The people wanting to come here don't have that much cash up front, so they come as indentured servants. They either spend much of their working career paying off the loan shark interest rates the smugglers charged or the smugglers take it out in trade... often as prostitutes or drug mules. The same people running this trade now would quickly set up a different business: Give the prospective immigrant $20,000 to put up for the American requirement. The immigrant agrees to shut down the account and repay the $20,000 as soon as he gets here. The interest payment is that the immigrant must swallow 10 balloons of heroin before getting on the flight over here.
Leaving the criminals aside, there are so many illegal immigrants here already, they could easily take $20,000 and pass it through several nuclear families within their extended family, using it as the seed money to get new folks in the door over and over again.
Michael's proposal would do nothing to stop the flood of poor immigrants, of course. We would need much tighter border security plus other economic reforms to accomplish that. There are, quite obviously, a lot of jobs available for poor immigrants to take at the moment. They won't stop coming just because we've let in a million smart, more well-to-do immigrants. The family that can put up $20,000 of their own money to come here won't be picking lettuce or cleaning hotel rooms or weed-eating our lawns.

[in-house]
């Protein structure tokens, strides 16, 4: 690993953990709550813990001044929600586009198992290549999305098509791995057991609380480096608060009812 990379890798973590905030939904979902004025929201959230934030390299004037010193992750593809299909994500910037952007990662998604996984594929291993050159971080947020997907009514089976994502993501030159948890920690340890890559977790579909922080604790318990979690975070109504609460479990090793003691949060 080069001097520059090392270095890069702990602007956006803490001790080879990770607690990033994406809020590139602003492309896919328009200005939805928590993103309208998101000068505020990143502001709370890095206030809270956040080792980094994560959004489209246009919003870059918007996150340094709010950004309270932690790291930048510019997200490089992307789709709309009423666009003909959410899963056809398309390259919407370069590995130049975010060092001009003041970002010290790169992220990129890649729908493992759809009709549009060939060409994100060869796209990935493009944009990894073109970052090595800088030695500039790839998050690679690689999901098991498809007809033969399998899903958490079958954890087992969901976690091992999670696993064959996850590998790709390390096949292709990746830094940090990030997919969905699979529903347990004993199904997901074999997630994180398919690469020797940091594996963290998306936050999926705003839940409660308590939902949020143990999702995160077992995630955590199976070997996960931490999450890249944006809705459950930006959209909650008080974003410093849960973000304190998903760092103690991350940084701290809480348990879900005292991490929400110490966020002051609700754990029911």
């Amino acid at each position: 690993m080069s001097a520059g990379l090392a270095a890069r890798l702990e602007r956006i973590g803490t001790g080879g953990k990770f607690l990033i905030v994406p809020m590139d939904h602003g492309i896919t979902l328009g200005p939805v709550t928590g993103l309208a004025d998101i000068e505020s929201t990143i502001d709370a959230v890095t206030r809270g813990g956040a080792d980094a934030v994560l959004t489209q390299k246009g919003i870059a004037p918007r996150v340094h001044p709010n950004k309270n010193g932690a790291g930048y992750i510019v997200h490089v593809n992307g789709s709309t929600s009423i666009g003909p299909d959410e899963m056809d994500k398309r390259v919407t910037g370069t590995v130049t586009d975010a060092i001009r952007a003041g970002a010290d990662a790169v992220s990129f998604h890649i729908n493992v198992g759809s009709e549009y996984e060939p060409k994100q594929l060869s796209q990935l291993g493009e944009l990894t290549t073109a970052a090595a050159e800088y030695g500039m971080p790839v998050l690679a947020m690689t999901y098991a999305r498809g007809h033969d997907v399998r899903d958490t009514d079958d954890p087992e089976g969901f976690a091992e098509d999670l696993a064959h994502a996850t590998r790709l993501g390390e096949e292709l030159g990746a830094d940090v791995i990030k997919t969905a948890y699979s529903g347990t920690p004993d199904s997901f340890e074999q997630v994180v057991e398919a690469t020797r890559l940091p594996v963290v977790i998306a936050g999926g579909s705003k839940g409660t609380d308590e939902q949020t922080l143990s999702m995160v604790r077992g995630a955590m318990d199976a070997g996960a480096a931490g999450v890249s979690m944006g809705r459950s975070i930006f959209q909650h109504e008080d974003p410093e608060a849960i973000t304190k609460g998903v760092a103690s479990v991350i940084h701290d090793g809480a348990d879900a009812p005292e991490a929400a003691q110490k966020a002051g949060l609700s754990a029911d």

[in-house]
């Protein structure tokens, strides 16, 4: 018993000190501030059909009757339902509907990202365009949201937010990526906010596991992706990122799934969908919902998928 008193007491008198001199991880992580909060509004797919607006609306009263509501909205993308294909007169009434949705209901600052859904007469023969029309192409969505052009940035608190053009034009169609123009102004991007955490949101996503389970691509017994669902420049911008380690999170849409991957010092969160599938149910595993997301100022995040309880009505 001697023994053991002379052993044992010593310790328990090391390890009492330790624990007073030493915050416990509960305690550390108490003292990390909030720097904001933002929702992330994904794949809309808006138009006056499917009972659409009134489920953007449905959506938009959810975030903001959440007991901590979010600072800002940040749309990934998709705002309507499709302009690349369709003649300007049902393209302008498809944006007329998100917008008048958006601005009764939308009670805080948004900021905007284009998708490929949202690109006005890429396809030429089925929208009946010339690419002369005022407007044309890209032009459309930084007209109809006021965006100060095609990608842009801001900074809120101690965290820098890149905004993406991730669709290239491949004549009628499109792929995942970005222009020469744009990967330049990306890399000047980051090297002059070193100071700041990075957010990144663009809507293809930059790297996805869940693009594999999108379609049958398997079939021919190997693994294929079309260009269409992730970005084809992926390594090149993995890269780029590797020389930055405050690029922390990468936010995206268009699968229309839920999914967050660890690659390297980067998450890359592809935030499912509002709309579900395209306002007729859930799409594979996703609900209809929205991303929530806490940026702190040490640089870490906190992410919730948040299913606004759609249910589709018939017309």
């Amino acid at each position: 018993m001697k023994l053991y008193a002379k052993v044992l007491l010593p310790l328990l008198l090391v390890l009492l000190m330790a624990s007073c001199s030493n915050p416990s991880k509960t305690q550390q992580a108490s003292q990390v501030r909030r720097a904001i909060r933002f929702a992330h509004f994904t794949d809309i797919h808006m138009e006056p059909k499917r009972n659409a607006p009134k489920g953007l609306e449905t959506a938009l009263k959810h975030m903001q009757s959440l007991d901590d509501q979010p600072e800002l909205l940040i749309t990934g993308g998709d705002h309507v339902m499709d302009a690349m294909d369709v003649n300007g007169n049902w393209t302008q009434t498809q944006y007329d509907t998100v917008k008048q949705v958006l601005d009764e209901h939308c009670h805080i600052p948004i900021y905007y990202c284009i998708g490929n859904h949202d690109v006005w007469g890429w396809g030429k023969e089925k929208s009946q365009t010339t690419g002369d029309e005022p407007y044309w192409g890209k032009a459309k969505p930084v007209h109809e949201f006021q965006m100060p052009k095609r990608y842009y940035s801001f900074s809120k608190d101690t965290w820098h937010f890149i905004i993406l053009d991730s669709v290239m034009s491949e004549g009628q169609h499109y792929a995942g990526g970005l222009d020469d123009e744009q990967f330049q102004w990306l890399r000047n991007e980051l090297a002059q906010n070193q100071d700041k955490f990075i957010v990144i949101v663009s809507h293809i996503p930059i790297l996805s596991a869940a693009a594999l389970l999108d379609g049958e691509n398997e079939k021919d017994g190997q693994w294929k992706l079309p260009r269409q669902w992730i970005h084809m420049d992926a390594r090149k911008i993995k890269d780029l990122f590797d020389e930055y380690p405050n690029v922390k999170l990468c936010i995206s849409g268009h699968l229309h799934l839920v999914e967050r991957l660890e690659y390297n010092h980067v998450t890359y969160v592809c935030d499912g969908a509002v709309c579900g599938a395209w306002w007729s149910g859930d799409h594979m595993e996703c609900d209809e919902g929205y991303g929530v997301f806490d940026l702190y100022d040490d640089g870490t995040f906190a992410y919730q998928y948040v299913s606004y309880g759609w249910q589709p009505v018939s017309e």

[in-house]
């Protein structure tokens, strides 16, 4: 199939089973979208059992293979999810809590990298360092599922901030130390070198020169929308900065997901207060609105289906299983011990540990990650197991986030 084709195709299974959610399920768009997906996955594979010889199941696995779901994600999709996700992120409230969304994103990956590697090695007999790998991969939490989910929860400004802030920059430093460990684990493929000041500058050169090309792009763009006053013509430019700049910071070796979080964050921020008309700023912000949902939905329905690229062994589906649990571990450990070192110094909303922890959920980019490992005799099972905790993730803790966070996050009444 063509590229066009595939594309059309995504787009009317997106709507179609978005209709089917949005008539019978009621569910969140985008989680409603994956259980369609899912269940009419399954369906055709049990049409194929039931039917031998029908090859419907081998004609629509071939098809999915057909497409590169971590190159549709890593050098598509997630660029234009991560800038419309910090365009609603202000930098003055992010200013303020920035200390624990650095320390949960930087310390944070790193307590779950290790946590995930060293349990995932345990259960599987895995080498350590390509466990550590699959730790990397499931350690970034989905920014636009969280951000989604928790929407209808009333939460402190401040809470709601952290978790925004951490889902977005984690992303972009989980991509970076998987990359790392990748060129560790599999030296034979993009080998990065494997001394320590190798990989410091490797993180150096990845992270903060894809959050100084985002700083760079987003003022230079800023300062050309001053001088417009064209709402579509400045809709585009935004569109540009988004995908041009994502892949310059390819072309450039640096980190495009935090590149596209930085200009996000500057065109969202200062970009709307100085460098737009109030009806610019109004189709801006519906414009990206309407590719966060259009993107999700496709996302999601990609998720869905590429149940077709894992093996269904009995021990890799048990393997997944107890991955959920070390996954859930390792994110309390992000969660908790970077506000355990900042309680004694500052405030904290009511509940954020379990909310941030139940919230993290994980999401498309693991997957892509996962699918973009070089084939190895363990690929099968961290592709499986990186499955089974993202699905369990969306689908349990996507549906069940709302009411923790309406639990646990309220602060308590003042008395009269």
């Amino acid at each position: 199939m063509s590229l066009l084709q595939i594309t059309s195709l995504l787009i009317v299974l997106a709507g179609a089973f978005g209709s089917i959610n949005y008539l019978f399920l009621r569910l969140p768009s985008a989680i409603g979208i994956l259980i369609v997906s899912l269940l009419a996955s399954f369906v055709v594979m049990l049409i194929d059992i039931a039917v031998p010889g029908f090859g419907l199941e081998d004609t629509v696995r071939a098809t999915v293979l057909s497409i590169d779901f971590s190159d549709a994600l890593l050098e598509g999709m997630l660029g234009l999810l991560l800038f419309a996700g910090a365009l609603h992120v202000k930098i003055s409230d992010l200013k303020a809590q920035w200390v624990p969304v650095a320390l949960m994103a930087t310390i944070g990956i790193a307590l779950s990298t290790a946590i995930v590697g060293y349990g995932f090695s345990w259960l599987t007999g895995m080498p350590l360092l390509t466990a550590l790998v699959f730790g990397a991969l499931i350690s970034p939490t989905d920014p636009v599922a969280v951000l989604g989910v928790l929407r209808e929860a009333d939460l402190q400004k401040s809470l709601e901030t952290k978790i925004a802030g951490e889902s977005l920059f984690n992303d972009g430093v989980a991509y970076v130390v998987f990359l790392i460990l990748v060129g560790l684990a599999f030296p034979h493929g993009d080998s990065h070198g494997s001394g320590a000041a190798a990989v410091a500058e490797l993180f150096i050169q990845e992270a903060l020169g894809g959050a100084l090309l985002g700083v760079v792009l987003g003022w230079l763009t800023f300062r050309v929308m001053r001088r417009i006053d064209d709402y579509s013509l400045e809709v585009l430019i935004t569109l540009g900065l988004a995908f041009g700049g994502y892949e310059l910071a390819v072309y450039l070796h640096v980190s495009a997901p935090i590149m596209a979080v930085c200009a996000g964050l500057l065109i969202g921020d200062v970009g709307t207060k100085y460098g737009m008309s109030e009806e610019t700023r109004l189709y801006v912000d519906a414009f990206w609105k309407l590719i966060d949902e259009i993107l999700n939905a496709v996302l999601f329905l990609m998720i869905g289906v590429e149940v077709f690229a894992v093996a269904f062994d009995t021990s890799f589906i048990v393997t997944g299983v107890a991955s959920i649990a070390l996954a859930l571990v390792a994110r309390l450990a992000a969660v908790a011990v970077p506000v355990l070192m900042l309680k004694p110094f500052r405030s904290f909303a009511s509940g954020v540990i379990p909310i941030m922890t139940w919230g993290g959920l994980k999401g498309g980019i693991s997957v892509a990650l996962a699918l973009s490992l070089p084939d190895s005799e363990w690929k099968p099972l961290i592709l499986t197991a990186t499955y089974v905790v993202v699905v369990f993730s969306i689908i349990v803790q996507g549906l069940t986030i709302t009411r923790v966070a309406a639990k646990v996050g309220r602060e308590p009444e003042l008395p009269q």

So, Michael's proposal would do nothing to stop immigration by poor people. While it might give us more smart people, it would also depress the wages for smart people, simply by increasing the supply. Perhaps the supply would increase sufficiently so that the wages would decrease to level where we're competitive with India again for call support centers and programming farms. I don't know if that's a good thing or not.
No decrease of poor immigrants, a decrease in wages for the highly educated. I'm afraid that would be the end result if we were to implement your program, Michael.
My own proposal, which I believe I've made elsewhere, is similar, but on the other end of the financial spectrum: Allow relatively unrestricted immigration from residents of our southern neighbor countries, for a modest processing fee of maybe $1,000 and at least a cursory background check in their home country. As you say, we get the benefit of knowing who these folks are, having them fingerprinted, etc. on the way in. The price is competitive with what they're paying the mules already, it's attainable, it's much preferable in their mind then risking their life in a border crossing. Once here, they get their own social security number, cutting down on identity theft and requiring them to pay taxes. Wages and working conditions for the poor immigrants will go up, because the minimum wage law and OSHA will apply, and since they are legal, the immigrants need not fear being deported if they complain of violations of those laws. This will also decrease the relative advantage employers have to hire immigrants as a result of current sub-minimum wage and unsafe working conditions they can currently get away with imposing on illegal immigrants.
There's more to my proposal, but that will be for another post.